The Swedish Covid-19 experiment of not implementing early and strong measures to safeguard the population has been hotly debated around the world, but at this point we can predict it is almost certain to result in a net failure in terms of death and suffering. 

study published Oct. 12 in the Journal of the American Medical Association, which pointed out that, of the countries the researchers investigated, Sweden and the U.S. essentially make up a category of two: they are the only countries with high overall mortality rates that have failed to rapidly reduce those numbers as the pandemic has progressed.

Yet the architects of the Swedish plan are selling it as a success to the rest of the world. And officials in other countries, including at the top level of the U.S. government, are discussing the strategy as one to emulate—despite the reality that doing so will almost certainly increase the rates of death and misery.
Joe Pinsker, The Atlantic, October 13, 2020
One of American culture’s most cherished traditions is for a mix of young and old people from different households to sit close together and share food in a poorly ventilated space without masks on for an extended period of time. It’s called Thanksgiving.

This year, the holiday season is laced with danger. Individually, Americans have been tempted over and over during the pandemic to violate public-health experts’ recommendations, whether by the celebration of a family milestone or just a drink at a bar. But the holiday
season represents a different, more collective sort of temptation that’s likely stronger than any of the ones that came before it.

That said, when I asked Stephen Morse, an epidemiologist at Columbia University, whether it’s safe to travel, he said that although the collective risks of holiday travel are large—it could make the pandemic worse overall—the risks for any given individual traveler can be reduced. “With caution, it can be done,” he advised, but if you’re unsure, err on the side of not going.

If you do decide to go somewhere, Morse told me, there are a number of precautions you can take that, combined, could reduce the risks of getting or spreading the virus. (But ramping up the caution or just skipping the trip would be a good idea if you or your loved ones are particularly vulnerable to the disease.)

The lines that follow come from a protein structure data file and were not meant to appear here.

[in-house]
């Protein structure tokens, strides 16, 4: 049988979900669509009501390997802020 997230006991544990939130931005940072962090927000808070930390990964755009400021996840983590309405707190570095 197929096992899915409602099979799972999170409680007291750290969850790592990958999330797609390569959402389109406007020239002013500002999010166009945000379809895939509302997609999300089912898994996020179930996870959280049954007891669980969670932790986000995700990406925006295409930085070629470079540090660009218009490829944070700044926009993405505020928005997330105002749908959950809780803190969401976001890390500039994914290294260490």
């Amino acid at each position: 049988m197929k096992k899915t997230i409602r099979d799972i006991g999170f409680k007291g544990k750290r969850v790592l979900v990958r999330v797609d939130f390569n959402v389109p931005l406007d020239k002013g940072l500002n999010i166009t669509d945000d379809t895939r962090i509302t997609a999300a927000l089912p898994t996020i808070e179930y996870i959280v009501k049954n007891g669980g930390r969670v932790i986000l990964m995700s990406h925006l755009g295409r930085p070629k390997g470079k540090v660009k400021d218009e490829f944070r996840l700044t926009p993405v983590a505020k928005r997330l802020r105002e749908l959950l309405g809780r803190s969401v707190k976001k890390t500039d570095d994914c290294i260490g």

• Consider visiting at an off-peak time — that is, not right around a holiday, when lots of other people might be traveling as well.

  • Plan a smaller gathering than usual. The fewer people from different households, the better. (The number of attendees can be more important than the length of the visit: It’s not clear that shortening a visit marginally—say, from three days to two or from two weeks to one—will reduce risk in a predictable, linear way.)

  • Drive if it’s feasible. If you’re traveling a distance that’s drivable in a day, driving is probably safer than flying. For longer distances, the risks for each mode are probably pretty similar, so flying would be okay. If you do fly, you don’t need to purchase any special, heavy-duty type of mask—a comfortable, well-fitted cloth mask will suffice.

  • Keep an eye on case counts. If they’re particularly high in the place where you’re leaving or headed, think about rescheduling or canceling the trip.

  • Get tested. Each family member should be tested before and after the trip (though this might not be possible if demand for tests spikes around the holidays). If the test comes back positive or if you’re feeling sick, bail on the trip.

  • It’s okay to stay with your family. For longer visits, if your loved ones have the space, it’s probably safer to stay with them than in a hotel.

  • Follow the basic guidelines that apply the rest of the year. Even if you’re willing to take on some extra risk to see your loved ones for the holidays, you should continue to wear a mask in public, wash your hands frequently, stay at least six feet from others, avoid touching your face, and socialize outdoors whenever possible. Masking and keeping distance from loved ones you’re staying with is “safest, but may make the whole thing untenable for some,” Morse said. He offered “a middle course: distancing, good ventilation, all the precautions except masks, [which] would [still] be riskier, but might be more comfortable.”

Emily Swanson and Ricardo Alonso-Zaldivar, Associated Press, October 13, 2020
The coronavirus pandemic has thrust many Americans into the role of caring for an older or disabled loved one for the first time, a new poll finds. And caregivers on the whole say they’re encountering unexpected risks and demands as a result of the virus, requiring greater time and effort. Still, they’re more worried about the relatives and friends they are helping than about themselves.